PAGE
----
Seniors Need to Prepare and Plan for Aging

Too often, the elders in our communities allow themselves to believe a very common misconception. They mistakenly believe that the Medicare program will take care of their health care costs as they age. This is not accurate. A new and rapidly expanding population of seniors are looking for some type of financial means to pay for long term care (home health care) in case of failing health. Many have seen their parents entire retirement savings wiped out because of medical and nursing home costs. The emotional, and financial toll, can be overwhelming.

Yes, many of our elders have been taxed, and paid into the Medicare system. But Medicare is unable to pay for much, and certainly not all, of an elder’s health care needs.

The simple, bottom line: Medicare doesn’t cover everything. If a senior needs certain services that Medicare doesn’t cover, the burden is on them to pay for it. Understandably, seniors and their families need to investigate any/all resources which may provide some financial assistance…local and state funded programs. Or benefits and resources available through a veteran pension, veteran financial assistance, and/or surviving spouse benefits.  Some supplemental insurance plans may provide additional coverage. Or if you are enrolled in a Medicare health plan.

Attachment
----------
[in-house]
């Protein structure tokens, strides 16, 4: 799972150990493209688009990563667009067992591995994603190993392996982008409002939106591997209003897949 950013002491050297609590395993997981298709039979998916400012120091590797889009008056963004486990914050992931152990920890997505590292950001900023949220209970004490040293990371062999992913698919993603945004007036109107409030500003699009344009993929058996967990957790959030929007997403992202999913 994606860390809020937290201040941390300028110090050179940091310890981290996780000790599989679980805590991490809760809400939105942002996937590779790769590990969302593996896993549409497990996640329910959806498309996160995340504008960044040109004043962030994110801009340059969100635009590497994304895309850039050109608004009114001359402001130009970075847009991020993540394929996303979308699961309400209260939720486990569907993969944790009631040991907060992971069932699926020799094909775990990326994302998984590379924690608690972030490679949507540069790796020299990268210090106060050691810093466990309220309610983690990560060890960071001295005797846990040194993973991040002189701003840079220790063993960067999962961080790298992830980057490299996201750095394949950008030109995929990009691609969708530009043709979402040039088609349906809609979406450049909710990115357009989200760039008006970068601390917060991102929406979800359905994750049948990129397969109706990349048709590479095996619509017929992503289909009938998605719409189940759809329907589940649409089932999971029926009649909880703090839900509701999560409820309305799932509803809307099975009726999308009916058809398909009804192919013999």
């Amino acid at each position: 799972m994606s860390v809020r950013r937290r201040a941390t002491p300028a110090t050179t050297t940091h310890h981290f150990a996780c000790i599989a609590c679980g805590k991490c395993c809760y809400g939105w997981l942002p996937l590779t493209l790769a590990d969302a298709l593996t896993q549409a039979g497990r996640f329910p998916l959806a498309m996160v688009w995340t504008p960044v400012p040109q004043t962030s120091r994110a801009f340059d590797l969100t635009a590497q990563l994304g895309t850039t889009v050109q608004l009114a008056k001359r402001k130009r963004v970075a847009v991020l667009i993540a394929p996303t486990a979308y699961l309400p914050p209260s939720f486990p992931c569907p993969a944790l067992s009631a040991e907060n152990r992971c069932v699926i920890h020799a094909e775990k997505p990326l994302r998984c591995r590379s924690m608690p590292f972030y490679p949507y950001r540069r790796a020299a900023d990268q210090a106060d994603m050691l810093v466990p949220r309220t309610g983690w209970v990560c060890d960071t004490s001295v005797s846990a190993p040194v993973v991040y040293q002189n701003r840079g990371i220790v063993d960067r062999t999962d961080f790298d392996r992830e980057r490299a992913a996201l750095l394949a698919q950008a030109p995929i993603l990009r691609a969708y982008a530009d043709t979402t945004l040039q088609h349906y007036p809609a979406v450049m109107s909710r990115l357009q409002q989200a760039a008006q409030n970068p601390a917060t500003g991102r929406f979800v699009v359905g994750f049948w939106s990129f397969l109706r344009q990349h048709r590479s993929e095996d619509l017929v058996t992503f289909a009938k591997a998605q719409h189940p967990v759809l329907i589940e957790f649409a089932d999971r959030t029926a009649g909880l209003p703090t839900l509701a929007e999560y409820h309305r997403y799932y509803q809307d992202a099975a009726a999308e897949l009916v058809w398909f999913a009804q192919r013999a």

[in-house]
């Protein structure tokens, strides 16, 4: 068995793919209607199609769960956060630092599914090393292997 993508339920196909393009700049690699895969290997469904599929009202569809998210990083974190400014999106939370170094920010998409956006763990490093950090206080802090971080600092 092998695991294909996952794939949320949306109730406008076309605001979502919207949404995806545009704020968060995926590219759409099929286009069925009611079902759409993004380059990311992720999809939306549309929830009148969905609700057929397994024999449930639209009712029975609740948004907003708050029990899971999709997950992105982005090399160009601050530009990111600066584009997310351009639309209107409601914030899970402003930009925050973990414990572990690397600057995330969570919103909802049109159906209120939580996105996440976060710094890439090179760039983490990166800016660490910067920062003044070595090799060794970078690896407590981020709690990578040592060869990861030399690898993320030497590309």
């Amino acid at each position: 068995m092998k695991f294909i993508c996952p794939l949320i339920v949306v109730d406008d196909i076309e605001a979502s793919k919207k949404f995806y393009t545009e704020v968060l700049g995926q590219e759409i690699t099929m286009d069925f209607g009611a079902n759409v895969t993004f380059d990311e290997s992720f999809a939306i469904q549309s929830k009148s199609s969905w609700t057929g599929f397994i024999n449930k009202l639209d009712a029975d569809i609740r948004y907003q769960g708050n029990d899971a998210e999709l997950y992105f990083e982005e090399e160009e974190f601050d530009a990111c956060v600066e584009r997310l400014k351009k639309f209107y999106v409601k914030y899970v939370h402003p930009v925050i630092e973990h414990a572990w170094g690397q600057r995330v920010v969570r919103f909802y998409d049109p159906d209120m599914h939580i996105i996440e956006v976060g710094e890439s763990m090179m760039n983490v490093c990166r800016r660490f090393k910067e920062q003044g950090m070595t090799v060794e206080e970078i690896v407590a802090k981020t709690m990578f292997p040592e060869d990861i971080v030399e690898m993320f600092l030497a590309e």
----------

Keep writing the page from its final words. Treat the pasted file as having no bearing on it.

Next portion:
But in the absence of institutional resources, the senior needs to prepare to pay for their retirement, living expenses, and home health services.

Even if Medicare covers a service or item, seniors are generally required to pay deductibles, coinsurance, and co-payments.

Some of the items and services that Medicare does not cover include:

  • Long-term care (also called custodial care):  The Medicare website defines as such…A variety of services that help people with their medical and non-medical needs over a period of time. Long term care can be provided at home, in the community, or at a long term care facility including nursing homes and assisted living facilities. Most long term care is custodial care. Medicare does not pay for this type of care if this is the only type of care you need. Non-skilled personal care, such as help with activities of daily living like bathing, dressing, eating, getting in or out of a bed or chair, moving around, and using the bathroom. It may also include the kind of health related care that most people do themselves, like using eye drops. In most cases, Medicare does not pay for custodial care.
  • Routine dental or eye care
  • Dentures
  • Cosmetic surgery
  • Acupuncture
  • Hearing aids and exams for fitting them
  • Routine foot care
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